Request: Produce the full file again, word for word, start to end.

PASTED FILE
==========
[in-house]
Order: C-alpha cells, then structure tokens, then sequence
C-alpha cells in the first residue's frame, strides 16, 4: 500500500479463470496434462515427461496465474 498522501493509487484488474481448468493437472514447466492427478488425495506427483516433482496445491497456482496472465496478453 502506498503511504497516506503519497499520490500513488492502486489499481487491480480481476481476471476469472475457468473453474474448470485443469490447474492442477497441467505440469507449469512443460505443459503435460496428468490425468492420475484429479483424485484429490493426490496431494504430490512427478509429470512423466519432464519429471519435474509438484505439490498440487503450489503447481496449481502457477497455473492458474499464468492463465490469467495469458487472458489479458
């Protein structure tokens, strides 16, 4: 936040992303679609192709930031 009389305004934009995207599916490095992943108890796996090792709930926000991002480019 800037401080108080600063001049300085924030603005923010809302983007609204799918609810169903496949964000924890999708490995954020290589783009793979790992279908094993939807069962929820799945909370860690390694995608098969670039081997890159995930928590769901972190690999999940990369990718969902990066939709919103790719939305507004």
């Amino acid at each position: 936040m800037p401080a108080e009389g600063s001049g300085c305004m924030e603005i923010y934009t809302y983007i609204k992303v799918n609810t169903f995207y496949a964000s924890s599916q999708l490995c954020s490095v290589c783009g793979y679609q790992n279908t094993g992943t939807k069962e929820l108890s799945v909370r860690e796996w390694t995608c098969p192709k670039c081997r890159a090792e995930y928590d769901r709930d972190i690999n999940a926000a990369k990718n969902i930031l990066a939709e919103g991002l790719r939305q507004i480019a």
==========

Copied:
[in-house]
Order: C-alpha cells, then structure tokens, then sequence
C-alpha cells in the first residue's frame, strides 16, 4: 500500500479463470496434462515427461496465474 498522501493509487484488474481448468493437472514447466492427478488425495506427483516433482496445491497456482496472465496478453 502506498503511504497516506503519497499520490500513488492502486489499481487491480480481476481476471476469472475457468473453474474448470485443469490447474492442477497441467505440469507449469512443460505443459503435460496428468490425468492420475484429479483424485484429490493426490496431494504430490512427478509429470512423466519432464519429471519435474509438484505439490498440487503450489503447481496449481502457477497455473492458474499464468492463465490469467495469458487472458489479458
């Protein structure tokens, strides 16, 4: 936040992303679609192709930031 009389305004934009995207599916490095992943108890796996090792709930926000991002480019 800037401080108080600063001049300085924030603005923010809302983007609204799918609810169903496949964000924890999708490995954020290589783009793979790992279908094993939807069962929820799945909370860690390694995608098969670039081997890159995930928590769901972190690999999940990369990718969902990066939709919103790719939305507004």
């Amino acid at each position: 936040m800037p401080a108080e009389g600063s001049g300085c305004m924030e603005i923010y934009t809302y983007i609204k992303v799918n609810t169903f995207y496949a964000s924890s599916q999708l490995c954020s490095v290589c783009g793979y679609q790992n279908t094993g992943t939807k069962e929820l108890s799945v909370r860690e796996w390694t995608c098969p192709k670039c081997r890159a090792e995930y928590d769901r709930d972190i690999n999940a926000a990369k990718n969902i930031l990066a939709e919103g991002l790719r939305q507004i480019a």